BNP's manifesto skips war crimes trial issue
The BNP has avoided the issue of war crimes trials in its election manifesto, which was announced on Tuesday ahead of 11th parliamentary election.
The party's manifesto did not make any promise to continue the trials of 1971 war criminals if the party get mandate to form government, reports bdnews24.com.
The Jatiya Oikya Front, the opposition alliance of which the BNP is the largest member, has promised to keep the trials going if it comes to power. The BNP announced its own manifesto a day after the Oikya Front.
In the Kamal Hossain-led Oikya Front’s manifesto it was stated that the trials of war criminals would continue.
Awami League leaders rubbished the promise, pointing out that the alliance were fielding candidates from Jamaat-e Islami under its symbol.
BNP Secretary General Mirza Fakhrul Islam Alamgir, who had attended the announcement of the Oikya Front manifesto, unveiled his party’s manifesto on Tuesday.
Though it was similar in many respects to the Oikya Front manifesto, it did not discuss the matter of war crimes trials.
The Awami League had come to power in 2008 after promising to try those who committed war crimes during Bangladesh’s Liberation War. The BNP opposed the trials.
The death sentence of Salauddin Quader, a member of the BNP’s highest forum, the National Standing Committee, was carried out after he was convicted by the war crimes tribunals.
Many other party leaders, including Abdul Alim, have been sentenced to jail on the charges.
Many allies of the BNP, such as Jamaat chief Motiur Rahman Nizami and Jamaat leaders Mohammad Mojaheed, Abdul Quader Molla, Md Quamruzaman and Mir Quasem Ali, have also been put to death after their convictions on war crimes charges.
Ghulam Azam Delwar Hossain Sayedee and other Jamaat leaders have been sentenced to prison.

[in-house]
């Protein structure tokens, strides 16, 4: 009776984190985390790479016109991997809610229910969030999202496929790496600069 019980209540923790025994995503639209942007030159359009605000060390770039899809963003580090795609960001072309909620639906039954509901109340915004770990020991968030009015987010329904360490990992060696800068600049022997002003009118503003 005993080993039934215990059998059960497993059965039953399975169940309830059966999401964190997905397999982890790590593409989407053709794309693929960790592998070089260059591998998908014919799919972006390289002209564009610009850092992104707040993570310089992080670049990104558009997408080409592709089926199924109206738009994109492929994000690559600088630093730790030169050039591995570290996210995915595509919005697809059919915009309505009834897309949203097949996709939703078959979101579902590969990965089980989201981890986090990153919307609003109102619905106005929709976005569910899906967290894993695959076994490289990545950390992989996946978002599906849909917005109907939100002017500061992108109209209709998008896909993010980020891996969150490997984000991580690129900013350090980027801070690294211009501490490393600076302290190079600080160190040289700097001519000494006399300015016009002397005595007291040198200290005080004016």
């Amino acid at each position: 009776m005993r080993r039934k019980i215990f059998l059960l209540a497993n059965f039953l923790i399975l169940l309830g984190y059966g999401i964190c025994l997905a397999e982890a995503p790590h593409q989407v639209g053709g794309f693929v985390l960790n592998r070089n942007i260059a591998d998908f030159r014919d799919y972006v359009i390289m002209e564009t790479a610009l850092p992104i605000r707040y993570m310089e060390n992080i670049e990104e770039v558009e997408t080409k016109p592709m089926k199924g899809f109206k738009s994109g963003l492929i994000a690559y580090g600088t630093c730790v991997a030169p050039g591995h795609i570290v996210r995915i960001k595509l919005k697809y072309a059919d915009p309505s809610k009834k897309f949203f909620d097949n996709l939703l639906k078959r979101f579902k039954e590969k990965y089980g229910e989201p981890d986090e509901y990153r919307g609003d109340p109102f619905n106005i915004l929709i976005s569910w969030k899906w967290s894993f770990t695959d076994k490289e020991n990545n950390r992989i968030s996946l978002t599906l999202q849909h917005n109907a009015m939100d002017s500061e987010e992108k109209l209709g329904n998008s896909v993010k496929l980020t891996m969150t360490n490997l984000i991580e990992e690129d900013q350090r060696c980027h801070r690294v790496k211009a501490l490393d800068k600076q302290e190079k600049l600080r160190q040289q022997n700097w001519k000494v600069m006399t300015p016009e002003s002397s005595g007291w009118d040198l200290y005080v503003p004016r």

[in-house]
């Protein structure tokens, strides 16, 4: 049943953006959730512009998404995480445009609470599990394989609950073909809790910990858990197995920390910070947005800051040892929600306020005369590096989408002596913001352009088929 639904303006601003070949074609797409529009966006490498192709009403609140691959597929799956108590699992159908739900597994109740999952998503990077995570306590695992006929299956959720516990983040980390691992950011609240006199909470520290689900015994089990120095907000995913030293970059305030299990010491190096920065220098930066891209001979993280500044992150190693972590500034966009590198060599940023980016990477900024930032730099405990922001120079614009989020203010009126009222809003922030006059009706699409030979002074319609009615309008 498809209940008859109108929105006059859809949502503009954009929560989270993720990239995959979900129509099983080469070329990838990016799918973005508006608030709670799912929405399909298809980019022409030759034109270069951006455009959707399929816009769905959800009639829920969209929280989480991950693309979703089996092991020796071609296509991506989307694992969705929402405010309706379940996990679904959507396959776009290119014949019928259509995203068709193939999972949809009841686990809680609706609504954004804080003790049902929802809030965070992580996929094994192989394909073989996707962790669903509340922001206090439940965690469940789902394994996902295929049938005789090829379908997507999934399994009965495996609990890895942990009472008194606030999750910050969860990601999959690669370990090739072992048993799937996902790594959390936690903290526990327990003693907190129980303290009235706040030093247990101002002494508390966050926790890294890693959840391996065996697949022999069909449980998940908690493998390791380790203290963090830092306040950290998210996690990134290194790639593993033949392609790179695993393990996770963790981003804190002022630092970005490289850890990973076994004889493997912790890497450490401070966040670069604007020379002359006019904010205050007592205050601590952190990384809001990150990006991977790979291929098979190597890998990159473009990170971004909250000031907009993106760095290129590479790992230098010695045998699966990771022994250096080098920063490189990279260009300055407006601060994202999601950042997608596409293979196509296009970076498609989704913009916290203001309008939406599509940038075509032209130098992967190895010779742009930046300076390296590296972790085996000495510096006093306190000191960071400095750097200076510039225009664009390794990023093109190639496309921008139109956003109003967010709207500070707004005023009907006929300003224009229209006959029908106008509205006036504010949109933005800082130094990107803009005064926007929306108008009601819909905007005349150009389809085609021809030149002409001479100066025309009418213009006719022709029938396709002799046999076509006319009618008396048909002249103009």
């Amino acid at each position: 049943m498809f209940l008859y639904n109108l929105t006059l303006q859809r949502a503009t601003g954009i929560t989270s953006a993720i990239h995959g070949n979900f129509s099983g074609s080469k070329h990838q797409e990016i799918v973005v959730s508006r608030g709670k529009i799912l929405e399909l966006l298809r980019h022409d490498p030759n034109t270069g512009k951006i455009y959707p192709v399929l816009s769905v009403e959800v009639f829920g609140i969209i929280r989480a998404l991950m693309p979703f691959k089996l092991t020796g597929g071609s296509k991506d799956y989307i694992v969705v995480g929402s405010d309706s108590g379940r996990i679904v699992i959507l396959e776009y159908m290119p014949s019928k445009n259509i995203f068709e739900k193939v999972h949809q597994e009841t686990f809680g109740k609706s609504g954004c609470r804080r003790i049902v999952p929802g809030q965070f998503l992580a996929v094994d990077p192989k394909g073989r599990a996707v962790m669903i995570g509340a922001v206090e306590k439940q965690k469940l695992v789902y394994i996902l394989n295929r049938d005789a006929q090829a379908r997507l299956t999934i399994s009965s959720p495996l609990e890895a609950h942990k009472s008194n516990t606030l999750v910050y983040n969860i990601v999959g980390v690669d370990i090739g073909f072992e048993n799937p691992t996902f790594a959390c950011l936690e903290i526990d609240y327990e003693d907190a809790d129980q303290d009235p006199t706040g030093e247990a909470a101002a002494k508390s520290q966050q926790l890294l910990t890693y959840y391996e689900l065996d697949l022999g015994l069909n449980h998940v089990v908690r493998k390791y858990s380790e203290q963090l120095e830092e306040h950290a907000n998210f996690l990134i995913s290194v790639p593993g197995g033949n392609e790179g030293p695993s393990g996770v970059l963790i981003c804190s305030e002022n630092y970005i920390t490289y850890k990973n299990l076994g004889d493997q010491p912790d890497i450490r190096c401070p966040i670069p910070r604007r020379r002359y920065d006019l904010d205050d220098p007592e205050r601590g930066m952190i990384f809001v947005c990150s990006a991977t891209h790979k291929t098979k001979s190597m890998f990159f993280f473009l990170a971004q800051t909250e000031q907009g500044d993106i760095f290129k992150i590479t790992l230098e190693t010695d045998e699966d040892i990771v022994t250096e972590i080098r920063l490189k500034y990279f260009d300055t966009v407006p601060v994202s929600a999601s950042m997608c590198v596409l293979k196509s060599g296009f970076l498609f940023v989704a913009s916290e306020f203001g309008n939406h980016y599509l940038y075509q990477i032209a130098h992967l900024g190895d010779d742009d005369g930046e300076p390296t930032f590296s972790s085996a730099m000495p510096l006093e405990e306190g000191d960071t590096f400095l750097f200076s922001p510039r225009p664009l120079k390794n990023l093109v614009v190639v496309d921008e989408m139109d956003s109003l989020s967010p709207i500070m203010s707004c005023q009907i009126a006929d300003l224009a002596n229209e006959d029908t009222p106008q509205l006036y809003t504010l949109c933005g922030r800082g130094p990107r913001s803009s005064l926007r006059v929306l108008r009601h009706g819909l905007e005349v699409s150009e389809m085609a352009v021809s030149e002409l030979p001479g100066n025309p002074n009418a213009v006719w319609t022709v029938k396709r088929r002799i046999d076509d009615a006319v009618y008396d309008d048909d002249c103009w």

Several of the BNP candidates for the 11th parliamentary election are close to sentenced war criminals. Members of Jamaat-e Islami, the political party that had opposed Bangladesh’s Liberation War, are running under the paddy sheaf symbol.
The BNP has long said that the trials are motivated by politics and that they would try the ‘true war criminals’ if they came to power.
But the sections of the manifesto issued to journalists and read aloud by Mirza Fakhrul Islam Alamgir did not mention war crimes.
Asked about the matter during the press conference, Mirza Fakhrul said: “I have said all I have to say. You will find the rest in the details. The full manifesto will be on our website.”
The manifesto was not available on the BNP’s website on Tuesday afternoon.
According to the ‘Liberation War and Freedom Fighters’ section of the BNP manifesto, all freedom fighters will be granted the status of ‘state-honoured citizens’ if the party takes power. The BNP also says it will end the corruption involved in the freedom fighters lists.
The BNP also said it would increase the freedom fighters grant in line with inflation. Its manifesto also promised to build memorials to honour and recognise freedom fighters across the country.
A proper list of freedom fighters would be formed and they would be granted the proper ranks and state honours, it said.
Though the BNP had called for the establishment of the Ministry of Liberation War Affairs, it had appointed an accused war criminal to lead it. A court verdict had called the decision a ‘slap in the face’ to Liberation War martyrs.